* not carrying a handgun in plain view.

This change is tied to an amendment to Penal Code Sec. 2.05 (Presumption) in which the legislature creates, for the first time, a presumption for use in establishing a defense. See the notes after that section for more details about potential problems with the implementation of that amended statute in court proceedings. The creation of this new defense presumption also raises several questions for peace officers in the field. HB 823 indicates a legislative intent to de-criminalize the carrying of a weapon under the provisions listed in new subsection (i); however, defenses, presumptions, and other related legal concepts are issues for the courts, not the street. Therefore, officers are still acting within their lawful discretion if they arrest a person who might qualify for the traveling defense or the new traveling presumption, just as they can arrest a person who might have an alibi defense or a claim of self-defense. Nevertheless, the new presumption will require peace officers to conduct more thorough investigations in order to assist the courts in determining whether these new presumptive facts apply in each case. Finally, note that the new defense presumption applies to both drivers and passengers, and it does not directly impact the rights, responsibilities, or potential prosecution of a person licensed to carry a concealed handgun under Sec. 46.035."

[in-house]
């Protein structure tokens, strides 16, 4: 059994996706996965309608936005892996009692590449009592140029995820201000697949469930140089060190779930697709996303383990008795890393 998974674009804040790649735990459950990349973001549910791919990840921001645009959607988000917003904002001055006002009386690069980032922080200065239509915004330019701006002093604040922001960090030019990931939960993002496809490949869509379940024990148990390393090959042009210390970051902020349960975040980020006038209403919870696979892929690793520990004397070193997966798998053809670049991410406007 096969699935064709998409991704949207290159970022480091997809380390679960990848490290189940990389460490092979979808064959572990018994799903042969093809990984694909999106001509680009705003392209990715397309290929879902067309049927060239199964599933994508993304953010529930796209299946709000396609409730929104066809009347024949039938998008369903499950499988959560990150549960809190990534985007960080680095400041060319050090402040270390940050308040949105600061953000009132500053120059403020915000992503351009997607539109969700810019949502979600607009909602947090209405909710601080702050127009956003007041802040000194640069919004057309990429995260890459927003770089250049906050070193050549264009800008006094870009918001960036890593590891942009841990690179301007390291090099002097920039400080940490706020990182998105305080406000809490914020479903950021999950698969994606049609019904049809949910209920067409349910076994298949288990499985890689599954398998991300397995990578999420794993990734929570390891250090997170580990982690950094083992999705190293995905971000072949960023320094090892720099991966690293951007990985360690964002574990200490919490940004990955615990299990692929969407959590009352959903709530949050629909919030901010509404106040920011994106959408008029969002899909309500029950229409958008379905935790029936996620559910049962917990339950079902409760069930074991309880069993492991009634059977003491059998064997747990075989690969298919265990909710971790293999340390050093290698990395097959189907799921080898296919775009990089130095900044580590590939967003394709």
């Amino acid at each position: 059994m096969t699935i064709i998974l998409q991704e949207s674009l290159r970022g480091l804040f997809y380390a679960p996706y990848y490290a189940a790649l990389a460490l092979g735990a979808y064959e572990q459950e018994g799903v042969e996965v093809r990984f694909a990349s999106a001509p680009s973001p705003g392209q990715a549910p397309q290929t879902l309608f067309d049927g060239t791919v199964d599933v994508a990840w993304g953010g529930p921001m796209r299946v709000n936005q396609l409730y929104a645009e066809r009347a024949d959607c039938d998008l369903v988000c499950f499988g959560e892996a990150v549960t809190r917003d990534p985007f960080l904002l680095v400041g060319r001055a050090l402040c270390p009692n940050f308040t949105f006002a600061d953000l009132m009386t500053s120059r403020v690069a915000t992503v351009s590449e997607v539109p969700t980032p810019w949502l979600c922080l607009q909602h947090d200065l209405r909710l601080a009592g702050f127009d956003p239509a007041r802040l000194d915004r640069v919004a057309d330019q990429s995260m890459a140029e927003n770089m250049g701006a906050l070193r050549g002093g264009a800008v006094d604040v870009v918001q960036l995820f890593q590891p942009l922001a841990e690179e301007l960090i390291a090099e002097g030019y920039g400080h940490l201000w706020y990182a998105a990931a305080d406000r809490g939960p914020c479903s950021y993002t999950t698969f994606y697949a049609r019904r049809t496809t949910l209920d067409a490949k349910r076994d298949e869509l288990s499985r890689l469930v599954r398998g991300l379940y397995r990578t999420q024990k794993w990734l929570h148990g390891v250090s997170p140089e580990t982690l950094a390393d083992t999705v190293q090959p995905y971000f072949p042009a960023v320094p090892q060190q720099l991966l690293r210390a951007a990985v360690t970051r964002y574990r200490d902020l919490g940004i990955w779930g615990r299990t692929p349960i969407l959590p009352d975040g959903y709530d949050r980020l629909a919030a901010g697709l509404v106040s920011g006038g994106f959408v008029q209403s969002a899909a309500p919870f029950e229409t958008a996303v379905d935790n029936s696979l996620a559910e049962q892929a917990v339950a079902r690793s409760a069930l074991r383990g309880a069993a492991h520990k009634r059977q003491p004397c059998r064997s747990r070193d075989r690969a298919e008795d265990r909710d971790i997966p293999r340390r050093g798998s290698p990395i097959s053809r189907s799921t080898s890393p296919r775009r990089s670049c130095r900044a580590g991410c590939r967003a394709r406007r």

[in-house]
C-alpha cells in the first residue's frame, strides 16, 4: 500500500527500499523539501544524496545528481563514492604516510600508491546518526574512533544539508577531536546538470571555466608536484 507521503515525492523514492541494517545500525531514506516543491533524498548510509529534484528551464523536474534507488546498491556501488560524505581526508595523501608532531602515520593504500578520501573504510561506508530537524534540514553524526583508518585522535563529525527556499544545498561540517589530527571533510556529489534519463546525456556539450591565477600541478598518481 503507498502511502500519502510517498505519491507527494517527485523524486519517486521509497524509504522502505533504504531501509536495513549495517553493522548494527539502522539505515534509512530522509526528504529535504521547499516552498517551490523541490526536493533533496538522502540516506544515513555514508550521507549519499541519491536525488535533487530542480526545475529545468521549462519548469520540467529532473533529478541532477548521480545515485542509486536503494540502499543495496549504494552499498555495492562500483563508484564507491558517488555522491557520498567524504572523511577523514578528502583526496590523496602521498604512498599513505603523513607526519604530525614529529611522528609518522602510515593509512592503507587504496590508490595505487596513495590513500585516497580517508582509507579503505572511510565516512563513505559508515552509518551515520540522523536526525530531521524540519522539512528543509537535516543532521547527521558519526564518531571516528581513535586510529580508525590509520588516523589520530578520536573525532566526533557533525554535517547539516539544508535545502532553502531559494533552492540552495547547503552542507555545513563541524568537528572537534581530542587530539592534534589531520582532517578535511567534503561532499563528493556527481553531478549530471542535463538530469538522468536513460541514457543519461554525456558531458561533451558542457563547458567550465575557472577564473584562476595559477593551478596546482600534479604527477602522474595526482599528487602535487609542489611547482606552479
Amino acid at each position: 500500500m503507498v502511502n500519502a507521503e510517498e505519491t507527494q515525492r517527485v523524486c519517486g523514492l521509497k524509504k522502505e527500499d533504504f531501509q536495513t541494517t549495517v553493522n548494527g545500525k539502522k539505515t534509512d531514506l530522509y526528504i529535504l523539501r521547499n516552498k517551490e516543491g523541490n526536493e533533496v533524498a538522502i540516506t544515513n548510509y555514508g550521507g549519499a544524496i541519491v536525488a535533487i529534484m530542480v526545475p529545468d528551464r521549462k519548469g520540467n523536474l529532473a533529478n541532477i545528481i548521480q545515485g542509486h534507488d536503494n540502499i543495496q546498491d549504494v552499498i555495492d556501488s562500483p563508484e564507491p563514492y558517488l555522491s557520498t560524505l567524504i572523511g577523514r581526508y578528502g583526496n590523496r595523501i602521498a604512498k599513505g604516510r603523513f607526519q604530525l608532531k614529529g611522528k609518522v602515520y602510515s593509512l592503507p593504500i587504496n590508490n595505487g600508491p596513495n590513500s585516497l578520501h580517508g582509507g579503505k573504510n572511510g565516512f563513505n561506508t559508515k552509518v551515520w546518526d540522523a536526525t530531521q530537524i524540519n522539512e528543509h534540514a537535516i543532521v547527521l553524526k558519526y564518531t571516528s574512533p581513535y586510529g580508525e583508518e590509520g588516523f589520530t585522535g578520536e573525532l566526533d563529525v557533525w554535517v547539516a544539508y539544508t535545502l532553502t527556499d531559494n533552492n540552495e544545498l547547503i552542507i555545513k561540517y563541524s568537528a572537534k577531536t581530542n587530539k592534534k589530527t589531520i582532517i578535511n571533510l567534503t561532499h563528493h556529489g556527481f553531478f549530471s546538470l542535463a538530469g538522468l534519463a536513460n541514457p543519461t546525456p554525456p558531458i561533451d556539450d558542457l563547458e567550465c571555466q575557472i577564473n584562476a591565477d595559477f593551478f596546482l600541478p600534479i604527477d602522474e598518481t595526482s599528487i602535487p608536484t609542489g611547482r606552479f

The following is a link to the Texas DPS website and their interpretation of this new law which basically states the same as mine noted above.


I personally spoke with Mr. Damian Duarte, the senior law clerk for the house committee responsible for passing HB823. Mr. Duarte was very cooperative and confirmed the above explanation as being the purpose and intent of the new law. It was not to allow the free carrying of weapons in vehicles without a concealed handgun license.
Link Posted: 1/19/2006 2:30:35 PM EST
Is there a Reader's Digest Condensed Version?

I quit reading when I read this;

Although 46.02a of the Penal Code makes it illegal for anyone without a concealed handgun license to carry a handgun or to have one accessible in a vehicle

because that is untrue.